Chicago Tribune parent reports better results
By Michael Oneal
Tribune staff reporter
5:39 PM CST, January 20, 2010
Tribune Co. on Wednesday said it had generated a much better-than-expected $500 million in cash flow during 2009 and sought to make it easier for a bankruptcy judge to bless $45.6 million in bonuses tied to the results for 720 managers at the company.
In July, Tribune Co., owner of the Chicago Tribune, petitioned the U.S. Bankruptcy Court in Delaware for permission to pay from $21.5 to around $67 million in bonuses through three separate performance-based plans.
The biggest was a continuation of Tribune Co.'s normal incentive bonus plan for both top and middle managers. The other two would reward a group of around 20 top managers for either navigating the bankruptcy process or "transforming" their business units.
A group of company unions objected to the request at a September court hearing, calling the bonuses top-heavy and too easy to earn. U.S. Bankruptcy Judge Kevin Carey has yet to rule as he prepares a formal opinion on the matter. Tribune Co. had originally requested that Carey rule on all three plans together. But on Wednesday, the company said it would be willing to have the court "bifurcate" its ruling so that the larger group of more than 700 managers could be rewarded in February for their 2009 performance.
Any payout would be based on how much cash flow the company generated relative to plan in 2009. The maximum payout would require a result 200 percent more than originally predicted.
In a separate note to employees Wednesday, Tribune Co. CEO Randy Michaels said that the company generated almost $500 million in cash flow during the year "thanks to a stronger than expected performance by both the Broadcasting and Publishing Groups in the fourth quarter." The results owe much to cost cutting efforts but Michaels noted that lower newsprint costs and a slightly better economy helped.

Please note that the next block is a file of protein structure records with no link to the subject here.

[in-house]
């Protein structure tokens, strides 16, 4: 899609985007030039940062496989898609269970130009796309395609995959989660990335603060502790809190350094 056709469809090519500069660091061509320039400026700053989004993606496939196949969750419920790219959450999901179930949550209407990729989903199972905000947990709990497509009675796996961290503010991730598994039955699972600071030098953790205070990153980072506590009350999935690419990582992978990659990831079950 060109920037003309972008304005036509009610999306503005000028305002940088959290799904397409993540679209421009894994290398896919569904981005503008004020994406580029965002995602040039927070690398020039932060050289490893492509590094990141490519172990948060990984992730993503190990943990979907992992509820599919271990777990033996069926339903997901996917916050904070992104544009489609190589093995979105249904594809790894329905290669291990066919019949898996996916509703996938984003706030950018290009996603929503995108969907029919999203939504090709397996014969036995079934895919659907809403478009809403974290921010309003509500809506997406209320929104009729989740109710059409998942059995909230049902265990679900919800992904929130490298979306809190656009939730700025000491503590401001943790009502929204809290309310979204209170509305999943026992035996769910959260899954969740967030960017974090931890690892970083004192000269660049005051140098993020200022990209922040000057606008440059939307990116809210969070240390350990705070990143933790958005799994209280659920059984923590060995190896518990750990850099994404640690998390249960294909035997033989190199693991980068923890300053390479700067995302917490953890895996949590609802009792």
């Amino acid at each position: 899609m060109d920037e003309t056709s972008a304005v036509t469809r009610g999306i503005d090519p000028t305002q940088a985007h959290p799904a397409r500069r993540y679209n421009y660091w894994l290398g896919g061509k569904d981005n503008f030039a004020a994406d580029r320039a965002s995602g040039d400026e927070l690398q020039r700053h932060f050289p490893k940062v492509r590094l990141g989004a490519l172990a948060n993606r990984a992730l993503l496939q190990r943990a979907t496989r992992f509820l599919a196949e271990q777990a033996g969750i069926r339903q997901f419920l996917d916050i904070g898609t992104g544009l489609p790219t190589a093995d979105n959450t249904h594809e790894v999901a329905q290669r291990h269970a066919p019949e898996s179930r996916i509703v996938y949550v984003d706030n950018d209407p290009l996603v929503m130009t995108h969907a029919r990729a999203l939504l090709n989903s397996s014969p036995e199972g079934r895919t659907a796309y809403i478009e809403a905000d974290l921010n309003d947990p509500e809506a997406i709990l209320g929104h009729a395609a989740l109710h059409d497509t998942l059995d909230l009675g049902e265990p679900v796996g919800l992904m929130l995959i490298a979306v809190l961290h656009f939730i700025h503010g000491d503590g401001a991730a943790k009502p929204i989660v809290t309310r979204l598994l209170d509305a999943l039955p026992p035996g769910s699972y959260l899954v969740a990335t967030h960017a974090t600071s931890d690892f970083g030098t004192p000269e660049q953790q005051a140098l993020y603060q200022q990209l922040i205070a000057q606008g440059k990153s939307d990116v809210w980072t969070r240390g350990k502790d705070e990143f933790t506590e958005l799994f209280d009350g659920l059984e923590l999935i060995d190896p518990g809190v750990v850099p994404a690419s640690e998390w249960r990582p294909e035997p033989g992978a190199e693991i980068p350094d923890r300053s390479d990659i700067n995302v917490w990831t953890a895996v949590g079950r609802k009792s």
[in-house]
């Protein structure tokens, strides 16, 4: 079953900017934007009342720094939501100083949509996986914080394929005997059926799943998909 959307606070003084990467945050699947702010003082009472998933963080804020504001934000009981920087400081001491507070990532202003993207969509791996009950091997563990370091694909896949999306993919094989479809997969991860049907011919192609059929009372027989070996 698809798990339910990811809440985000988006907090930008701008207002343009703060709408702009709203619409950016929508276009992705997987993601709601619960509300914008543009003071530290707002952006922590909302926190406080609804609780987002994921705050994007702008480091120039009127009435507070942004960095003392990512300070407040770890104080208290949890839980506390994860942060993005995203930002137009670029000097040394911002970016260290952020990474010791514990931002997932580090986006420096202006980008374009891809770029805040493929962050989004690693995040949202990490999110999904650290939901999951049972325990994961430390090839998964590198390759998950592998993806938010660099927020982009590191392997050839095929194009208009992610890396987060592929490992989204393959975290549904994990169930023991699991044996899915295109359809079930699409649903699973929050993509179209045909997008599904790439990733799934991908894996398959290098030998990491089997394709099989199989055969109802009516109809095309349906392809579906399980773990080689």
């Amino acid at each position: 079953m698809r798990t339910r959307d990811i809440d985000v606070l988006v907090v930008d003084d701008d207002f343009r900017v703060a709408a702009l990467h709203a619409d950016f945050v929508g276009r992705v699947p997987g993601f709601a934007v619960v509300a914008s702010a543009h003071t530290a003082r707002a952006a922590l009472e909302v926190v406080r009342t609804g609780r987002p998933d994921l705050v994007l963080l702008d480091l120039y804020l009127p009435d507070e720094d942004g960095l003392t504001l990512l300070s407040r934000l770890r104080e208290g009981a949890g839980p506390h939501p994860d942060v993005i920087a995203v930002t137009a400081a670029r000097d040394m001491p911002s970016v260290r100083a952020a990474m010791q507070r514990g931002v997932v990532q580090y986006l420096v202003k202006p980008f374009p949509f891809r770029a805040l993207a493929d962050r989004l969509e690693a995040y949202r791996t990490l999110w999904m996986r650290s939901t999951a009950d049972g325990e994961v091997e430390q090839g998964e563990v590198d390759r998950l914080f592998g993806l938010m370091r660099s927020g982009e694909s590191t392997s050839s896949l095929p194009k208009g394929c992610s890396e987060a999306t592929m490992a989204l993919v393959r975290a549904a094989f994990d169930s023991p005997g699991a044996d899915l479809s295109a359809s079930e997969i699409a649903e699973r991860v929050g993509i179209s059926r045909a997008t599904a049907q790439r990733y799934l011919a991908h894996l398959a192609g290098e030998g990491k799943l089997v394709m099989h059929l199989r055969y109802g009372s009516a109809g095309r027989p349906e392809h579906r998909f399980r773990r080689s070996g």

A spokesman said that level of cash flow exceeded the 200 percent threshold, meaning bonuses for the group of 720 would come in at a maximum of $45.6 million if approved. If the judge also approved the other two plans, they would pay out around $21 million to a much smaller group.
Copyright © 2010, Chicago Tribune
How about asking the Judge if some of this money can be used to provide severance for the soon to be laid-off 39 pressroom employees? They've made so many sacrifices for this newspaper, working nights, weekends and holidays away from their families for decades: while the bonus recipients celebrated with their children and relatives.
The Company's unwillingness to pay severance is not an economic matter: as a matter of fact, it has nothing to do with money: it is PERVERTED POWER and OBVIOUS PUNISHMENT for Organizing our shops.
Ask management why they feel these individuals don't deserve to be treated as fairly as the other production departments. The Union submitted a separation package proposal that many, if not all of you would agree to be fair and more than deserving. The Company apparently has the money to fund our proposal without having to give anything in return, hell, they've already taken everything and never given anything in return, why should we continue to suffer and management rewarded? SPEAK OUT AGAINST THIS TO MANAGEMENT, DEMAND EQUALITY AND FAIRNESS!
STOP THE PUNISHMENT, PAY THE SEVERANCE!